ANNA FORD We all remember our parents embar- rassing us. But how could we, so sensitive and thoughtful, ever cause embarrassment when we become parents? It comes as a shock to be shoved into the generation of embarrassers rather than embarrassed. Although I remember what it was about my parents that embarrassed me, I am not always clear what embarrasses my children about me. But I gather that waving to them from the school gate is strictly forbidden. So too, sometimes, is talking loudly in pub- lic places (I always thought I had a rather quiet voice). Also, talking severely to any- one who appears not to be doing their job (shop assistants wasting my time, taxi drivers flying it on by taking the long way around). Apparently, I also sing too loudly (so now I only do so in private); laugh longer than anyone else in the cinema; and make crass mistakes about pop groups. But there are clearly other embarrassments too awful even for this outspoken generation to mention. My elder daughter, Claire, just turned 14, draws well and does cartoons from time to time. (Perhaps this is an hereditary skill. The editor has encouraged it by asking her to illustrate this column to show you in what way I embarrass her.) She purloins my Spectator each week, first to inspect the cartoons with a critical eye, and then to read every word of Mary Killen. I would suggest she writes seeking Ms Killen's advice about her embarrassing par- ent so that I might learn how the state of affairs might be resolved. I find the whole experience of embarrassing my children very lowering. I could of course take my revenge and do it deliberately — and in public. I could ask them on the air, before I start reading a news bulletin, whether they are attending properly; appear scantily clad, drunk and arm in arm with a tramp at the school gates; or start stalking the Prime Minister: it might just do the trick.
Ihave just become a student again. I have joined a blissfully well organised and rather strictly run Christie's art history course. It brought back memories of the noise, insecurity and confusion of fresher's week in the 1960s. Like the lingering night- mares some of us have about sitting exams without having read the syllabus or a single set book, why did leaving Rymans the other day with pads, pens and folders remind me that being a student then was so much less delightful than now? The pleasures of learning in middle age cannot be exaggerat- ed, and perhaps this is the explanation for the many Firsts among friends who take degrees in later life — as opposed to measly passes in our day. Today my memo- ry is less good but my note-taking is much better (no snails trails up the page as I fall asleep). Growing older has many advan- tages, a secret well kept from the young. I am not anxious to chat up any fellow stu- dents, just talk to them. Remember how 30 years ago, by keeping our underclothes on in bed we avoided making love? And today's coffee — a superb cappuccino from the French café on the corner — is better than anything then. Higher education is too good to waste on the young.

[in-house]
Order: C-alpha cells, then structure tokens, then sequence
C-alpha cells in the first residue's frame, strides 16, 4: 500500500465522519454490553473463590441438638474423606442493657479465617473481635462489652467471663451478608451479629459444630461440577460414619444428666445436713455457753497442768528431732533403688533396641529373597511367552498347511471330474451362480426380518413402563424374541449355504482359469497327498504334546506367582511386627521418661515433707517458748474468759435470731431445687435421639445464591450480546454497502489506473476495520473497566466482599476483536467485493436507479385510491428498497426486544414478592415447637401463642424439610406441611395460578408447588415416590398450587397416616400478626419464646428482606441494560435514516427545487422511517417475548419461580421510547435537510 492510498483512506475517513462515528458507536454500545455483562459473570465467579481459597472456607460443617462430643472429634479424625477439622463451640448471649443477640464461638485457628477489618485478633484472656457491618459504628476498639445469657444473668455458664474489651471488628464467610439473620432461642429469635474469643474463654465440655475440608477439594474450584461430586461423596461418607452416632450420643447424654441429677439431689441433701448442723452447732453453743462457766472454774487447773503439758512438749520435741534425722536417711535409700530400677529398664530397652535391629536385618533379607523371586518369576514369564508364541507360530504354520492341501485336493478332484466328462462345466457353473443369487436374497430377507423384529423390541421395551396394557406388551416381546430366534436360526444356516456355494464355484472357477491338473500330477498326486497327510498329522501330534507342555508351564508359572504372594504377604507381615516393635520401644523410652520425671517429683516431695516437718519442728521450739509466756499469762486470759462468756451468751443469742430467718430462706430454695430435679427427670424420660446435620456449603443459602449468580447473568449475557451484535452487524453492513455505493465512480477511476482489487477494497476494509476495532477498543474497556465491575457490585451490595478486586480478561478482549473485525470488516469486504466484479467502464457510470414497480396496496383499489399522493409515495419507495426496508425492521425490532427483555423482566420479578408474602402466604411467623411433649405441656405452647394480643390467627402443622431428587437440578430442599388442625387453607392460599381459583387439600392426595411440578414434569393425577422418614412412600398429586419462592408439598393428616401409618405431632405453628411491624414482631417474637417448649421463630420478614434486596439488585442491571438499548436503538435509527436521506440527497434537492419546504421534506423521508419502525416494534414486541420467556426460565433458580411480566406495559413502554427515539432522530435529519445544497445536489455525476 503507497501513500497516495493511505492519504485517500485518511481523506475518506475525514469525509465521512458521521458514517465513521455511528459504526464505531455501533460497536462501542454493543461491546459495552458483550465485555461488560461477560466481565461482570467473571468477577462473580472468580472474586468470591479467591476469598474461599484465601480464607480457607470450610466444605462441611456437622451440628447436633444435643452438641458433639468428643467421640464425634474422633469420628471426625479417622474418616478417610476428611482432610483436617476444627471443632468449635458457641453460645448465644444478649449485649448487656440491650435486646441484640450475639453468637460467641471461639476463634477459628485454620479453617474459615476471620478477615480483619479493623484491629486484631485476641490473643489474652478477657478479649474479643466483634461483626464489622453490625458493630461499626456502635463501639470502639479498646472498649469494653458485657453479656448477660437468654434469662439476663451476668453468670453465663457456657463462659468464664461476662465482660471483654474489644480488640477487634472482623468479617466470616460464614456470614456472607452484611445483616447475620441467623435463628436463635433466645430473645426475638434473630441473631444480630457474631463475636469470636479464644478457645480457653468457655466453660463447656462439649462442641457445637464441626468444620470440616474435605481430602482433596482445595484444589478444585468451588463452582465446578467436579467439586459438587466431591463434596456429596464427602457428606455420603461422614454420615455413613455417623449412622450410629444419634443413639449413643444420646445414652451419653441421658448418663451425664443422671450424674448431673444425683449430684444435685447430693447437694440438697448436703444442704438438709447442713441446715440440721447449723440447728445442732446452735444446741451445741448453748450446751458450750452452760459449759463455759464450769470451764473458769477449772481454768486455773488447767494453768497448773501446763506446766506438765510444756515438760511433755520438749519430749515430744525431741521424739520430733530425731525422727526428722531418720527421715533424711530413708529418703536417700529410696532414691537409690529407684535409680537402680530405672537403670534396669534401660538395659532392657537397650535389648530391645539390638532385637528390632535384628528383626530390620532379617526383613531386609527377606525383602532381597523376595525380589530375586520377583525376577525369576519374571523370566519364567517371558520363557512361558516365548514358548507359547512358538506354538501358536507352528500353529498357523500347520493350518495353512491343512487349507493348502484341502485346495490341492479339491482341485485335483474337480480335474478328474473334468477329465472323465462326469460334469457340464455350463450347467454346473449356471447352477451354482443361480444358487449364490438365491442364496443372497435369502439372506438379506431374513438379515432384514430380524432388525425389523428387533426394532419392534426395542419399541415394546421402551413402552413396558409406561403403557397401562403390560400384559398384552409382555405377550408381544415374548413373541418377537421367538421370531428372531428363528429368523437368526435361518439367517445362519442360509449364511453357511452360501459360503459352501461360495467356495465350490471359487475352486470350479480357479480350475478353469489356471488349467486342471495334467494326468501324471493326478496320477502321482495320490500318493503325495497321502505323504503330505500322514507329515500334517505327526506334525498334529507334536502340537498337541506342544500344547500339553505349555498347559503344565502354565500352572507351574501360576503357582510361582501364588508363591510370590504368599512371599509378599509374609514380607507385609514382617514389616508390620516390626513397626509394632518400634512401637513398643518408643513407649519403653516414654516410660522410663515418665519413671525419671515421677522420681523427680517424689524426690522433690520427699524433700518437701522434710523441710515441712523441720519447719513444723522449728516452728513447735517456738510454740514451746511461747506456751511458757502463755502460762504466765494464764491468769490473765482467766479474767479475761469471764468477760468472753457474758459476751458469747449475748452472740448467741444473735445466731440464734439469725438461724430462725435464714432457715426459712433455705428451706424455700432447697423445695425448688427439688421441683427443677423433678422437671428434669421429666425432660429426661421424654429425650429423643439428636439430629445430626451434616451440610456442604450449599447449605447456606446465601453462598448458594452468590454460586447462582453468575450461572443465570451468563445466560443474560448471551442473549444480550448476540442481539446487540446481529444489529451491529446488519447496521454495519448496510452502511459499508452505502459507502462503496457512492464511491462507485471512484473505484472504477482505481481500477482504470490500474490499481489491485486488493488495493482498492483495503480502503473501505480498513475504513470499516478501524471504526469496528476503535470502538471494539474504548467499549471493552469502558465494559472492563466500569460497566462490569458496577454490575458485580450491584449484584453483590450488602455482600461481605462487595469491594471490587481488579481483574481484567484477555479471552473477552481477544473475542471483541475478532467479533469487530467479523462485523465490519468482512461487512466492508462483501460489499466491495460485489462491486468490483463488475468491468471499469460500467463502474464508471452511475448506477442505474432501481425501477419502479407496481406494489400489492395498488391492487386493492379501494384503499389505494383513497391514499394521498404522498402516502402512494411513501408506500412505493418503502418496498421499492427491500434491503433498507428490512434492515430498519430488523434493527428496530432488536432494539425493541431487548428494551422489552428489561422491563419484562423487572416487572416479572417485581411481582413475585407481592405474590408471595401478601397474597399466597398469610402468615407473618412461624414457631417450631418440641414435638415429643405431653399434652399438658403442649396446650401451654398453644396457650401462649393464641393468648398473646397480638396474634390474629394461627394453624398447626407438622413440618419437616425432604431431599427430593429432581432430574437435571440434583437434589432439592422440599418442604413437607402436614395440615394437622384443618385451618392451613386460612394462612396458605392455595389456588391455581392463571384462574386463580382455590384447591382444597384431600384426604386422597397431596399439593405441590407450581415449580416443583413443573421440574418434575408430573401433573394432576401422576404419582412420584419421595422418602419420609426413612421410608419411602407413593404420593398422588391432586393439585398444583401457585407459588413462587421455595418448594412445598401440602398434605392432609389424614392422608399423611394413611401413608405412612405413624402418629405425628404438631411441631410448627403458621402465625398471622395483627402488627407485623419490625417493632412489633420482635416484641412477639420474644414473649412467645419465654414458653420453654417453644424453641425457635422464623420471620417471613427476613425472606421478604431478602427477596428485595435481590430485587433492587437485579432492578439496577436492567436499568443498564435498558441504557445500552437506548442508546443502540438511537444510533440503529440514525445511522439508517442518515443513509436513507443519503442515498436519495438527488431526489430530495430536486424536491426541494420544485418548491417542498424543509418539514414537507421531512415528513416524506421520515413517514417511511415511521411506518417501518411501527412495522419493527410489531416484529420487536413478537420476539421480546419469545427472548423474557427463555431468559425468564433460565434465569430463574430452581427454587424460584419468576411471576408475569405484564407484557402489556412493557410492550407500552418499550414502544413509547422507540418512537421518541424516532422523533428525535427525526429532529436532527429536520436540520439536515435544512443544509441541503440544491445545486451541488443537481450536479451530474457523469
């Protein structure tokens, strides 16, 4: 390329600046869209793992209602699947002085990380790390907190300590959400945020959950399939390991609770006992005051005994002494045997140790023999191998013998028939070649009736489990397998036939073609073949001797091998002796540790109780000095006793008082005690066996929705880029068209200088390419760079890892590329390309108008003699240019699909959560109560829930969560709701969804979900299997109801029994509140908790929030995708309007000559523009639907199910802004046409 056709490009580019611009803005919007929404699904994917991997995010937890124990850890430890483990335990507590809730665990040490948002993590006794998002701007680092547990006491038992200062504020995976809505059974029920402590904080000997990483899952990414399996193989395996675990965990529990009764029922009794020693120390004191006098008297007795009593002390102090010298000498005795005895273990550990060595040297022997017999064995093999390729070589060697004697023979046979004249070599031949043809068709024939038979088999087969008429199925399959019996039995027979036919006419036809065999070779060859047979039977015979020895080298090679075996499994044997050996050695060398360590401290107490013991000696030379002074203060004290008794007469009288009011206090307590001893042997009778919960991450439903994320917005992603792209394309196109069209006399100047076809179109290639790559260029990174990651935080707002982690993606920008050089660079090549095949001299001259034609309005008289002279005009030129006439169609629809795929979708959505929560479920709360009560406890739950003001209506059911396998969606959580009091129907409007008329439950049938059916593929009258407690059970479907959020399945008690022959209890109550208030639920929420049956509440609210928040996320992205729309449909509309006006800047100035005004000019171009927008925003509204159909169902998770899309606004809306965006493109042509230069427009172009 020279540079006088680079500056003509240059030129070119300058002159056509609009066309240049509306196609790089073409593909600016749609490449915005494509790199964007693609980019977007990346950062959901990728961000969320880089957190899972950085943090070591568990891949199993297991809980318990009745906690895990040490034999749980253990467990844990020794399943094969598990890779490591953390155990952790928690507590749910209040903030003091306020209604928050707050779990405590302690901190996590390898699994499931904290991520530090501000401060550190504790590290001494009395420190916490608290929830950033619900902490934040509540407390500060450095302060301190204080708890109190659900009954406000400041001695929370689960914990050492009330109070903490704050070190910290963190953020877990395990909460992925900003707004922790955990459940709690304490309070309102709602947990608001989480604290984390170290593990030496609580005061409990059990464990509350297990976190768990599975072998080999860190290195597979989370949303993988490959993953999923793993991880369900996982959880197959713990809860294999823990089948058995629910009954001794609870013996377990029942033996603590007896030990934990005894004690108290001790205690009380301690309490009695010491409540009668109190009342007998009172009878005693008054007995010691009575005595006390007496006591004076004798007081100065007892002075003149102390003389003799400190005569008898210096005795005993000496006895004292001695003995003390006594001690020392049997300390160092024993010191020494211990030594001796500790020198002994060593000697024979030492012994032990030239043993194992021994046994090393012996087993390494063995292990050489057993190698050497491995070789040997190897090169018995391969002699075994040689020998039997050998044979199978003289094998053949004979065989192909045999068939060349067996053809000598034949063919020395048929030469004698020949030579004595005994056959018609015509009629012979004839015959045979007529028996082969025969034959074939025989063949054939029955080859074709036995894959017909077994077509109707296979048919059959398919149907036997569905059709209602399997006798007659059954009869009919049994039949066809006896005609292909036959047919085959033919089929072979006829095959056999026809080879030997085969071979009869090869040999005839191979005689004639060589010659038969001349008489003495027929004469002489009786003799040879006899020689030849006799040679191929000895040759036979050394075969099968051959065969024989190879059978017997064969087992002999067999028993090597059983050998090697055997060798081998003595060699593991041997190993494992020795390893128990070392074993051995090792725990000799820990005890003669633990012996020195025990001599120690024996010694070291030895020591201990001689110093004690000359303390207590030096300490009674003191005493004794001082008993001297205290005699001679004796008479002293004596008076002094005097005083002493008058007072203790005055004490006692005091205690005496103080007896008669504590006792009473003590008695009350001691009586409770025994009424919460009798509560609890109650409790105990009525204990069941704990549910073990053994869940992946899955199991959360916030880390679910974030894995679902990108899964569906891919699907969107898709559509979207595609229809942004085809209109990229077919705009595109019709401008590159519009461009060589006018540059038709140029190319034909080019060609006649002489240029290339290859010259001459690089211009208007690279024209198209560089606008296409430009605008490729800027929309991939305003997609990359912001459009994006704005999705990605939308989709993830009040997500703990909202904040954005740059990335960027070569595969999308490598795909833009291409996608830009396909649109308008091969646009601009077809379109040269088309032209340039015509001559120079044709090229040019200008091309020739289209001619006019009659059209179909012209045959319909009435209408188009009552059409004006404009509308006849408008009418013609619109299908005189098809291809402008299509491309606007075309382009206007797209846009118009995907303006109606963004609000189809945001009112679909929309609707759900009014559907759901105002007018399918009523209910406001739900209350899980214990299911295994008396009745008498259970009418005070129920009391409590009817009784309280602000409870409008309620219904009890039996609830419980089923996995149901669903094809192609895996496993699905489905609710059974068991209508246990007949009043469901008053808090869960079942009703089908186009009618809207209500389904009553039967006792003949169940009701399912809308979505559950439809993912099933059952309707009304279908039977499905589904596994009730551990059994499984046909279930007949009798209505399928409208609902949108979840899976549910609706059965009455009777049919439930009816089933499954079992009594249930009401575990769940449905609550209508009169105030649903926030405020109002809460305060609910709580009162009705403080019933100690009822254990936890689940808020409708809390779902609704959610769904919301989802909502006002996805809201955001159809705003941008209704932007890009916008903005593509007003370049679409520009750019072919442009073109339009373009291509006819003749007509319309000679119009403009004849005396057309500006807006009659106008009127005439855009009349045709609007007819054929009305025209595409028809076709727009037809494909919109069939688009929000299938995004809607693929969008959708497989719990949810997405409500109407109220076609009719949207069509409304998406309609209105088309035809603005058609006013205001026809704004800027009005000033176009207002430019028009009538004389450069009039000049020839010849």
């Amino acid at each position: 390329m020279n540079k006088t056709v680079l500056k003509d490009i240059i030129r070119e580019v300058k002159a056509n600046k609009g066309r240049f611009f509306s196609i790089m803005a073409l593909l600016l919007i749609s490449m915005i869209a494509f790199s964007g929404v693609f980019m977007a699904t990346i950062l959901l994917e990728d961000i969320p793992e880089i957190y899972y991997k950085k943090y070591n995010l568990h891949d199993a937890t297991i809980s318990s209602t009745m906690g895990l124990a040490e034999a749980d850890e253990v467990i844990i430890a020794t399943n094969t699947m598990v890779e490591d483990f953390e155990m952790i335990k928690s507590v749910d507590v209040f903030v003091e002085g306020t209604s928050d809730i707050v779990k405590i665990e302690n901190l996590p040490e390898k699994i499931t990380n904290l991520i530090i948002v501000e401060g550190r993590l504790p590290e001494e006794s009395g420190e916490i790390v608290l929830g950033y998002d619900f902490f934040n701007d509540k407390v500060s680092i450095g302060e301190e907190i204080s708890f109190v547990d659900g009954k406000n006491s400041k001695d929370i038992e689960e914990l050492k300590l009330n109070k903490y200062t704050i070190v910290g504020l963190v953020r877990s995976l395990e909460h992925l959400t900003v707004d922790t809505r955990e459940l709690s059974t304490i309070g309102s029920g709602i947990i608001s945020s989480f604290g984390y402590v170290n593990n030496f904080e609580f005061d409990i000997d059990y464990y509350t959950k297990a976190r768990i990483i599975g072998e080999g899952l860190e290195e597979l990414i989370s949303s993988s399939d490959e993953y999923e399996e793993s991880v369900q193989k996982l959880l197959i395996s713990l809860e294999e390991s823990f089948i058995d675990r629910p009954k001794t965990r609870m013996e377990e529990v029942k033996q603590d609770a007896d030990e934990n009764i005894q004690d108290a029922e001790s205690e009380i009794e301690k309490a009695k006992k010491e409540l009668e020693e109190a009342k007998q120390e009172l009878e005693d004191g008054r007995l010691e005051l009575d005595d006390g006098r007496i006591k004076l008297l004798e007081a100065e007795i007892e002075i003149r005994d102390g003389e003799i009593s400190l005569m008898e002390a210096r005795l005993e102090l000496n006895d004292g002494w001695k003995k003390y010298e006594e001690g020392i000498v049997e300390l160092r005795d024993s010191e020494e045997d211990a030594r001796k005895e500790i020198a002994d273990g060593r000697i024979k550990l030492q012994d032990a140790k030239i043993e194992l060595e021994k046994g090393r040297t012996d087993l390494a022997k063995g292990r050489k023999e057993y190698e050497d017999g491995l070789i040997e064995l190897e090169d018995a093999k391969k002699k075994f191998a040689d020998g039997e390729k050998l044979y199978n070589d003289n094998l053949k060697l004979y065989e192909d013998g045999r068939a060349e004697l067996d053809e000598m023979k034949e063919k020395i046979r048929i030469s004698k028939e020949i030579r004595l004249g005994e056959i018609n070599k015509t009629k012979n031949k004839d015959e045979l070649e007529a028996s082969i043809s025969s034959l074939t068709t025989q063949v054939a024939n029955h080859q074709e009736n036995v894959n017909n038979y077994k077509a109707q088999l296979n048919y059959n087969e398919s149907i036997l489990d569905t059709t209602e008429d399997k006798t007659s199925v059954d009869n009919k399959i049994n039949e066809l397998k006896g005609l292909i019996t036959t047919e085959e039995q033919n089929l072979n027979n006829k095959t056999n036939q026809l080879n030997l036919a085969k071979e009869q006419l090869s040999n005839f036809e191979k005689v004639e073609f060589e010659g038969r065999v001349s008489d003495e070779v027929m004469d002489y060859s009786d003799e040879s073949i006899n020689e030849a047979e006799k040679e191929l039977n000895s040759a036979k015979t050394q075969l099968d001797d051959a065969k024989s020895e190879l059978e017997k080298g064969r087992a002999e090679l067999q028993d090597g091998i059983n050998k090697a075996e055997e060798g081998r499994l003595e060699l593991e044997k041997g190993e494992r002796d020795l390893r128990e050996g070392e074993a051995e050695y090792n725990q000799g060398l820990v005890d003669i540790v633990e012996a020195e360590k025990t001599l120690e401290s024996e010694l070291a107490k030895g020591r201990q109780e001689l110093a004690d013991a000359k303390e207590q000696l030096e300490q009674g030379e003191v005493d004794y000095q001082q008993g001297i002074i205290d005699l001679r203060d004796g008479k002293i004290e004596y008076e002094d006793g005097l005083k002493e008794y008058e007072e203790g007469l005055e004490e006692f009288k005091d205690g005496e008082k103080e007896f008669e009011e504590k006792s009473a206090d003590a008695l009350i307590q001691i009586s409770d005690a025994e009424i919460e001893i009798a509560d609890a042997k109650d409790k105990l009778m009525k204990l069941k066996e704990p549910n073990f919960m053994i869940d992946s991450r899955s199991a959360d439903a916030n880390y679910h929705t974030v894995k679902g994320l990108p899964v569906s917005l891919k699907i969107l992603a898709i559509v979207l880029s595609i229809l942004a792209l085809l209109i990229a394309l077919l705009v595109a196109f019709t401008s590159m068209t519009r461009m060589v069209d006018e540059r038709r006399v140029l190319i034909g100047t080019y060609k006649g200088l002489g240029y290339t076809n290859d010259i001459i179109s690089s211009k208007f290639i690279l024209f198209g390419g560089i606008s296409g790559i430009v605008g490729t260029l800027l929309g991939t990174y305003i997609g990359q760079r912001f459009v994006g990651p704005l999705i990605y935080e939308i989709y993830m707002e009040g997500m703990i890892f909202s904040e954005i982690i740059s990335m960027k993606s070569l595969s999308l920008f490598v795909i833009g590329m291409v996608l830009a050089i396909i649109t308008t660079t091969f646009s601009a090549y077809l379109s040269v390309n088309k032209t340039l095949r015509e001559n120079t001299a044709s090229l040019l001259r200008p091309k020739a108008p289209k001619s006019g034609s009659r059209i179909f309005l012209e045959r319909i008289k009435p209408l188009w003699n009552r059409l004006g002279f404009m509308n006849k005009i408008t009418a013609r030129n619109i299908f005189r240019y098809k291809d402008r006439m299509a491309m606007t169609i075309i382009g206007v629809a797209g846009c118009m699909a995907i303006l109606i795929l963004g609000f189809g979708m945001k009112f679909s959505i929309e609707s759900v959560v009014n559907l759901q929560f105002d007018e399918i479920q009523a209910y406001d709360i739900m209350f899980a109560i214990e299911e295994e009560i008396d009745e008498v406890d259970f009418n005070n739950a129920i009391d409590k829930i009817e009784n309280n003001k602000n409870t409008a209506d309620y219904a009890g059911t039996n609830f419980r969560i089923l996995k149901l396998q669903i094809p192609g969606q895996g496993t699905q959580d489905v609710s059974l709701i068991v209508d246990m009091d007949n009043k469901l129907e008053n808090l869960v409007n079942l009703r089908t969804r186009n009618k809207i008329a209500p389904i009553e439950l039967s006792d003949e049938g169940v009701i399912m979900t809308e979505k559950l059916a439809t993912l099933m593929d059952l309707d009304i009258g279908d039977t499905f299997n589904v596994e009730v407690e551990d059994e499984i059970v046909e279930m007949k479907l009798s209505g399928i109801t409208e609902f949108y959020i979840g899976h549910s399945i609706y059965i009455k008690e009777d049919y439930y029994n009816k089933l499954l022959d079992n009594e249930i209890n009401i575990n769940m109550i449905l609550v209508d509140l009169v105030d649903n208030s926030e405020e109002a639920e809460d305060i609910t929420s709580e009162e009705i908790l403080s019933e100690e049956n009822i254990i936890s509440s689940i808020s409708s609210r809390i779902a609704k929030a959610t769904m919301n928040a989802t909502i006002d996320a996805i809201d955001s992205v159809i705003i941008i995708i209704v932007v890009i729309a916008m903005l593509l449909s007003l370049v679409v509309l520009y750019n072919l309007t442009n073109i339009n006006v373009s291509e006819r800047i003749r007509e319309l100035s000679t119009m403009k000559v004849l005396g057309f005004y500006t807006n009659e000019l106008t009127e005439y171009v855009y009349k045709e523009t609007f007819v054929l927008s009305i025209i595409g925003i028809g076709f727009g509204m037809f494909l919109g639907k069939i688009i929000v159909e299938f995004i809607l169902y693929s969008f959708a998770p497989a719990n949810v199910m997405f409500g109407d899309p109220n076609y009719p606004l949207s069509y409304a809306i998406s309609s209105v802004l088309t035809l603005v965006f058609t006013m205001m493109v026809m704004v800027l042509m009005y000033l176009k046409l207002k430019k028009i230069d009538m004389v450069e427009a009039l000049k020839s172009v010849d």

Lottery fever hit the BBC last weekend, as everywhere else. I am surprised that any news bulletins at all reached your homes. In case they didn't, very old and senior BBC staff members had the task of search- ing the archives for the old potters' wheel, and the kitten charmingly playing with wool, in place of the news if they were needed. What a pleasure that would be, I hear you muttering. For, instead of helping to get out the news, very clever young men with much energy, bursting with all their newly-honed organisational skills, (and clearly no strangers to the well practised old skills of counting money), were spend- ing what the PM might call, a not inconsid- erable amount of time drawing up lists of
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numbers in what they kindly explained to me is called a syndicate, and then slipping out to buy tickets. The One O'clock, Six O'clock and Nine O'clock News teams each formed a syndicate. Had any of them won, then the BBC newsroom might well have resembled the Marie Celeste only in a slight- ly less ordered version. Talk of escape was in the air. Do I hear Lord Reith revolving?
No Christmas joy was greater this year than an evening party with generous friends in the country who enticed us by promising three pantomimes. We guests soon rose above the minor drawback of having to direct and perform the pantomimes our- selves. Things looked up when we were told rehearsals should take no longer than ten minutes and a generous and imaginative dressing-up box was at our disposal. The women and girls were given straight parts (wicked queen, bad fairy, Snow-White, Cin- derella etc.). We were entirely eclipsed by the bravery of the men, true Brits all of them — men after Michael Portillo's heart. Lord Owen gave a bewitching portrayal of a mirror. He pointed his hands like a Nor- man arch above his head while Miss Gayle Hunnicutt (Wicked Queen) looked at her- self in him. Perhaps it was a relief for him to stand still for a moment's reflection, as opposed to dashing round Bosnia-Herzo- govina. I had the pleasure of directing an exuberant New York ex male-model, a psy- chotherapist and the charming and humor- ous ex-Minister for Energy, David Howell — all dressed as fairies. What a pity Mr Howell is leaving Parliament, and how much less civilised it will be without him. There are very few Government ministers left with the political will to play a good fairy.